Leon Wobschall looks back on the career of Lucas Radebe.
This is my hero. That is how global icon Nelson Mandela once described Lucas Radebe and that tells you everything you need to know about a colossal man who is as courageous and selfless off the football pitch as he was on it.
Brought up in abject poverty in Soweto as one of 14 children, the lion-hearted former Leeds United and South Africa captain has fought adversity for much of his amazing life.
He famously survived being shot in the back while walking down the street and saw his world turned upside down when his wife Feziwe died of cancer in October 2008 at the tragically early age of 38.
And on the field of play, the redoubtable centre-half battled back from several potentially career-threatening injuries, skippering United to a fourth-placed Premier League finish in 1998-99 and Champions League qualification – for the first time – the following season.
Away from the pitch, the honours bestowed upon the hugely-respected Radebe – idolised in both his homeland and adopted city of Leeds – have flowed thick and fast since his retirement in 2005.
But beneath the kind persona and altruistic nature which has seen him raise thousands upon thousands of pounds for charities, beat the heart of a man who was a formidable defensive warrior in his playing days. Commitment, strength – embodied in his fiercesome tackling and man-marking skills – awareness, pace and a touch of class, Radebe had the full defensive package that earned the massive respect of team-mates, rivals and the Whites supporters who worshipped him.
One man well qualified to talk about the footballing prowess of the man known as “The Chief” is fellow United defender Dominic Matteo, who admits Radebe was as competitive on the pitch as he was benevolent away from it.
Matteo said: “Lucas was an all-around good guy, but one who also liked a tackle on the sly. Yes, he’s a nice guy, but he didn’t mind booting you in training! All the top players have to have that in their locker and Lucas wasn’t scared of doing that. His nickname used to be ‘The Rash’, because as a defender he just wouldn’t leave you alone and he was one of those guys who would always wear his studs for training.
“You always knew what you were going to get out of Lucas. He was a solid defender who read the game well and a great ambassador for Leeds and his own country and a model pro.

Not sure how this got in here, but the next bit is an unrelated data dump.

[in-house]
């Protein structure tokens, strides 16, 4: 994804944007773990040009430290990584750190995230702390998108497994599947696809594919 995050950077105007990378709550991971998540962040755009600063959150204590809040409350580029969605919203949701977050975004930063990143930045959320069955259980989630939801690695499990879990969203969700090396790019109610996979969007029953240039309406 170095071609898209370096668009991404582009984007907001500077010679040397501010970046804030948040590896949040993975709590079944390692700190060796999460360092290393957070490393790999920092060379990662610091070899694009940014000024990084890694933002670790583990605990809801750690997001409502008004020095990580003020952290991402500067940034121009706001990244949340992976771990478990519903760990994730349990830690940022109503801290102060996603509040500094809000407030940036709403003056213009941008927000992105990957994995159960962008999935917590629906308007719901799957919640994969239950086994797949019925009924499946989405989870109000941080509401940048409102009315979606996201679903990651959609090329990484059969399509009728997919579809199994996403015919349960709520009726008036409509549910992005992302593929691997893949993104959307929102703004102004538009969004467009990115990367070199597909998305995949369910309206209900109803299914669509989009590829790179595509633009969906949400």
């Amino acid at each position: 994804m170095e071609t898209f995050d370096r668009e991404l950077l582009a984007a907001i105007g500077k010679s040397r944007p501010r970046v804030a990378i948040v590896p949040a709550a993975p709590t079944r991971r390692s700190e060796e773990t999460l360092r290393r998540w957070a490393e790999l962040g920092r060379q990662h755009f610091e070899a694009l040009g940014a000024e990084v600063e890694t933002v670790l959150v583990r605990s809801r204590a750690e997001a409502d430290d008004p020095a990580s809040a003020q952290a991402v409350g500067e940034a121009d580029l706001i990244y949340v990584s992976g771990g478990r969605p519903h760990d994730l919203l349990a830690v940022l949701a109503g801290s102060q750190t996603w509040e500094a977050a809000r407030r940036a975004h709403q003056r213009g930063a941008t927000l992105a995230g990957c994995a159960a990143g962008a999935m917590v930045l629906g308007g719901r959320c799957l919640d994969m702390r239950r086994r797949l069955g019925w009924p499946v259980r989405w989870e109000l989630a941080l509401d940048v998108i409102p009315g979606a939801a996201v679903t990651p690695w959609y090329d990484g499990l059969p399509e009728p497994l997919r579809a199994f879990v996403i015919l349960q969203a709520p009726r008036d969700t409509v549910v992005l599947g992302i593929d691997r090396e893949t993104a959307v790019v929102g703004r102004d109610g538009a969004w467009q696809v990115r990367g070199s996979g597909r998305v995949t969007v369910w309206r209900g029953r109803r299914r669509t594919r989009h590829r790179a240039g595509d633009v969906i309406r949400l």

“First and foremost, a good defender defends properly and everything else is a bonus, I always say that as a defender and it was my motto. It’s about doing your job first and defending well. Lucas was very much like that.
“I remember in training once, we were working on defending a free-kick where as soon as the opposition took it, we’d run out and catch them offside. But Lucas actually stayed in and it was something like 10 v 1 against him; he might have even managed to get the ball away! He was a born defender who would defend any situation.
“He was also a leader. There are different kinds of captains. I was more of a moaner and a talker whereas Lucas led by example. He didn’t really open his mouth on a football field but he led through his deeds, which was his way of doing things.
“As a defender, I watched a lot of him and he was one of those you would look at and see what you could pick up. I’m sure a lot of kids also used to look at Lucas, in terms of how he played.”
Quite simply, it’s difficult not to like anything about Radebe, a revered figure who once had a beer named in his honour in Leeds while an aspiring pop band famously called themselves after his old club, step forward the Kaiser Chiefs.
And Radebe, currently a FIFA ambassador, even managed to turn down a move to Manchester United into the bargain...
Matteo added: “I’ll always remember Lucas for his nice smile and being a good guy.
“I can’t speak highly enough of him. I don’t stay in contact with too many of the Leeds boys, but Lucas is one of them and he deserves all the plaudits.
“He’s actually a very, very shy guy who doesn’t like a lot of attention. Back home in South Africa, he had a few disguises and I remember saying once: ‘You are having a laugh, Lucas, you can’t wear those false glasses and dodgy moustache coming out with me!’.
“He used to say he sometimes had to watch football in hotel suites with his friends as if he went out and about, he’d get too much attention.
“But he’s a very sincere guy, what you see is what you get with him. A big family man as well; after everything that’s happened, he’s very close to his children and makes sure they are alright. A top guy and a great footballer.”
HOW YOU VOTED:
Lucas Radebe 41%
Norman Hunter 28%
Jack Charlton 23%
Jonathan Woodgate 4%
Chris Fairclough 1%
Gordon McQueen 1%
Rio Ferdinand 1%
Chris Whyte 0%